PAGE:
The Personal Property Securities Act 2009 (PPSA) has been in force for over a year, but it’s been a bit of a sleeper.
Here’s a rundown on some PPSA rules you should know if you are a service provider to the oil and gas or mining industry.
Just because you own it, doesn’t make it yours
Prior to the PPSA, owners of equipment who bail or lease it were protected in the event of insolvency or in a priority dispute simply by the fact that they owned the property. The PPSA has now changed the terms of taking and giving security, so that reserving title is no longer sufficient to protect an interest. Instead, disputes between parties trying to enforce competing interests are resolved by a priority system. Interests with the highest priority are those that have been ‘perfected’ under the PPSA.
When ‘perfecting’ your property became a thing
Perfecting an interest is just a fancy way of saying that it has been entered on the Personal Property Securities Register (PPSR). Failing to do so means you could lose out to a competing claim, whether or not you are the owner of the property. In case you think we are joking, we should also mention that in a recent New South Wales case, the Supreme Court found that the creditor of a lessee who registered their interest had priority in goods above the legal owner.
The hand that trumps
The PPSR priority system is basically “first in, best dressed”. The exception to this rule is the Purchase Money Security Interest (PMSI). This will arise where you are engaged in a lease, bailment, financing or retention of title arrangement, and any money owed under the arrangement has not yet been paid. If this interest is registered, it automatically trumps any other security interest already listed against property. When there are competing PMSIs, the first PMSI registered takes priority.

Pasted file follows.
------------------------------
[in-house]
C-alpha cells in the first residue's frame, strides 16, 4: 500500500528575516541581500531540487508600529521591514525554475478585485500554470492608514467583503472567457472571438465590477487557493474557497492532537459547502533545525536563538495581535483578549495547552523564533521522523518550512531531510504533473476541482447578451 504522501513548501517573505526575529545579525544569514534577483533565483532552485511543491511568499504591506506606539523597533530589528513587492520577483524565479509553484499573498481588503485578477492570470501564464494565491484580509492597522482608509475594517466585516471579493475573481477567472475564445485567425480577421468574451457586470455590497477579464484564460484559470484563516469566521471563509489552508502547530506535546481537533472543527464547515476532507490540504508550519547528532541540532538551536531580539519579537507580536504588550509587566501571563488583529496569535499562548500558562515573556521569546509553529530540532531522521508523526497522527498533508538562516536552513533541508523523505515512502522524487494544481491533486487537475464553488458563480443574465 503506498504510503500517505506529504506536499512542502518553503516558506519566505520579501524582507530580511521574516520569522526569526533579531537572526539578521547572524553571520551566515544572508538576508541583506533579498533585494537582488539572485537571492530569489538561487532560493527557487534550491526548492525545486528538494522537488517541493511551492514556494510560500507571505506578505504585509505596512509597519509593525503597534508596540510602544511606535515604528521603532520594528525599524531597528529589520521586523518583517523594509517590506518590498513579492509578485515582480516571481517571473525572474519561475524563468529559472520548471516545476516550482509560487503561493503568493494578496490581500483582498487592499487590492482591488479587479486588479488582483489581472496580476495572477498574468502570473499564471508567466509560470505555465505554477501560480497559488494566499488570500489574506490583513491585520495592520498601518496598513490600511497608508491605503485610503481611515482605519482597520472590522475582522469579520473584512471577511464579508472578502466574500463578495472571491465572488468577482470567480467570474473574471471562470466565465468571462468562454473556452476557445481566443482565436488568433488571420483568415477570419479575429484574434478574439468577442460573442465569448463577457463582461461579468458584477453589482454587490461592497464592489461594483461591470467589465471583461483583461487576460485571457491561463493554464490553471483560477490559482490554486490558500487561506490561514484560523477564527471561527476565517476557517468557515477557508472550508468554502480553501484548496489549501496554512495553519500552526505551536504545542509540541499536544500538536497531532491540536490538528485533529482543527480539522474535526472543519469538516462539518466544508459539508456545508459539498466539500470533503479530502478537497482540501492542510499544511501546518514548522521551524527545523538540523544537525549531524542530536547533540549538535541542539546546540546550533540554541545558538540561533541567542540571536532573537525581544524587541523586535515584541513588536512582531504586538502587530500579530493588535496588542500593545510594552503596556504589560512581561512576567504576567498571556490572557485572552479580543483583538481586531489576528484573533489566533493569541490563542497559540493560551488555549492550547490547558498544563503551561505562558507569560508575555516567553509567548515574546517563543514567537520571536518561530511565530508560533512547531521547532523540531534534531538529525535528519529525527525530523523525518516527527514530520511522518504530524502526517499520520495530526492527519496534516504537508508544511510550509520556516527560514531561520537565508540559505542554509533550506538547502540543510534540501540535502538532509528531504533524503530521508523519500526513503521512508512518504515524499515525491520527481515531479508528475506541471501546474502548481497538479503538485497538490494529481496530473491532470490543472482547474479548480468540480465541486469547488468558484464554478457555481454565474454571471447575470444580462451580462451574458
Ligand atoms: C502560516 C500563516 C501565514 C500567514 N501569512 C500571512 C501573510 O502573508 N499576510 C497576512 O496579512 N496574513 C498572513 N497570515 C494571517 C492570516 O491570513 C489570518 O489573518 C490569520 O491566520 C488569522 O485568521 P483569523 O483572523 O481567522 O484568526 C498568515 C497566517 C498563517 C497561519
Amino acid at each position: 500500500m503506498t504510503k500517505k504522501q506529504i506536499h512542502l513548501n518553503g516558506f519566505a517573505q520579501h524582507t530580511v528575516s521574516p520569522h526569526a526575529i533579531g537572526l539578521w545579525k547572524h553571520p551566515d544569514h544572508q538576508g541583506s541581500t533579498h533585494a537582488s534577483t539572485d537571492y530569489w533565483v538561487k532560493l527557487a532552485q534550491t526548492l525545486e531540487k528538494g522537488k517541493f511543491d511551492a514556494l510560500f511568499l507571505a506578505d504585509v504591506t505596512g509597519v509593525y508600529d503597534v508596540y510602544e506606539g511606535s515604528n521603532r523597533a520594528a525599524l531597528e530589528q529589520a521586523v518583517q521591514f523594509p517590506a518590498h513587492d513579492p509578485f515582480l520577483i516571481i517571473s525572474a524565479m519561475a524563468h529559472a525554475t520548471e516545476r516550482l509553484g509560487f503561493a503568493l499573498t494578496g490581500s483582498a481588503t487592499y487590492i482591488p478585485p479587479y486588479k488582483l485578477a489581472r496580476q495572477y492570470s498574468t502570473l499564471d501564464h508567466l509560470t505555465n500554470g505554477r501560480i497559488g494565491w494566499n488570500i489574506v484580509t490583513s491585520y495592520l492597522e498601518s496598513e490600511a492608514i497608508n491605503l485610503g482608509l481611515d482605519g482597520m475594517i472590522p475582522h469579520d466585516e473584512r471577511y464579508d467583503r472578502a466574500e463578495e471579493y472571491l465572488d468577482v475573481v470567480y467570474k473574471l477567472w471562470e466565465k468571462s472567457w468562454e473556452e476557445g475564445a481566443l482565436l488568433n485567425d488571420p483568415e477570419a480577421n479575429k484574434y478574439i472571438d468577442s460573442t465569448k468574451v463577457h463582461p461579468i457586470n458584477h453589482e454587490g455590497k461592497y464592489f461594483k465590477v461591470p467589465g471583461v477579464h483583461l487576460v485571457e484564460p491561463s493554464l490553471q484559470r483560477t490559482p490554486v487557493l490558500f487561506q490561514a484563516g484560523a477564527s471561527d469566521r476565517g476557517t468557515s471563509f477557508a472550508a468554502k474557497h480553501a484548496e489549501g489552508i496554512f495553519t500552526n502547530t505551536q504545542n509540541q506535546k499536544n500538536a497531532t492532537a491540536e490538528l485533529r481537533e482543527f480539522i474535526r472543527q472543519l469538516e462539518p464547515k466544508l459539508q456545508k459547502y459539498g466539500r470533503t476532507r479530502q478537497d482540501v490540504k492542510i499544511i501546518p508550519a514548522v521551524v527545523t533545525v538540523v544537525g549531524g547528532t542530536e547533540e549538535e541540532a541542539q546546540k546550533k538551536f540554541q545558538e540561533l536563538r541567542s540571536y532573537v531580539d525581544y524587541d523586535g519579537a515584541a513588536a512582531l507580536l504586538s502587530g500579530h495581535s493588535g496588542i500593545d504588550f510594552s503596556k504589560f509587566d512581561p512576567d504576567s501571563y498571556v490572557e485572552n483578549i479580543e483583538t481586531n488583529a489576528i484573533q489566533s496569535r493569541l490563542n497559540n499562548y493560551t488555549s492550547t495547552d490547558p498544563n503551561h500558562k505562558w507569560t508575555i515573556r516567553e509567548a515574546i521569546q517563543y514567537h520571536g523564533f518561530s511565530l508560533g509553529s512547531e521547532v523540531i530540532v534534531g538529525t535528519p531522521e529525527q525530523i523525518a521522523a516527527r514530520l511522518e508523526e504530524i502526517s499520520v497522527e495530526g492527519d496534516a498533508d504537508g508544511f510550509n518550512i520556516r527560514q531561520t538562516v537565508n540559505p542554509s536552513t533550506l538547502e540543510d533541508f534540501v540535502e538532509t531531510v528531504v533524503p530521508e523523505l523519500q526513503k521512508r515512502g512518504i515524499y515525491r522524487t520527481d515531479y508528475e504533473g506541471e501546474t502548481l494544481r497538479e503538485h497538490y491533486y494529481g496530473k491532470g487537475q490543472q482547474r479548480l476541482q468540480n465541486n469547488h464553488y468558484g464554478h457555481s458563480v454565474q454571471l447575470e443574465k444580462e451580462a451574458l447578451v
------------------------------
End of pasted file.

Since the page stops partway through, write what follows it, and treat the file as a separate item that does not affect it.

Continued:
Why accession isn’t just for politicians
Both operators and services providers will enter into agreements that involve hiring or purchasing equipment that will then be affixed or installed to other goods. So what happens to your interest in a good, for example a drill bit, which becomes part of something else, like a drill string? The default rule is that any security interest in goods that are registered at the time the goods are attached to something else (this is called accession) take priority over any claim for the whole of the good. But it you fail to perfect your interest in goods at the time of the accession, then someone with an interest in the whole of the goods could gain priority over yours.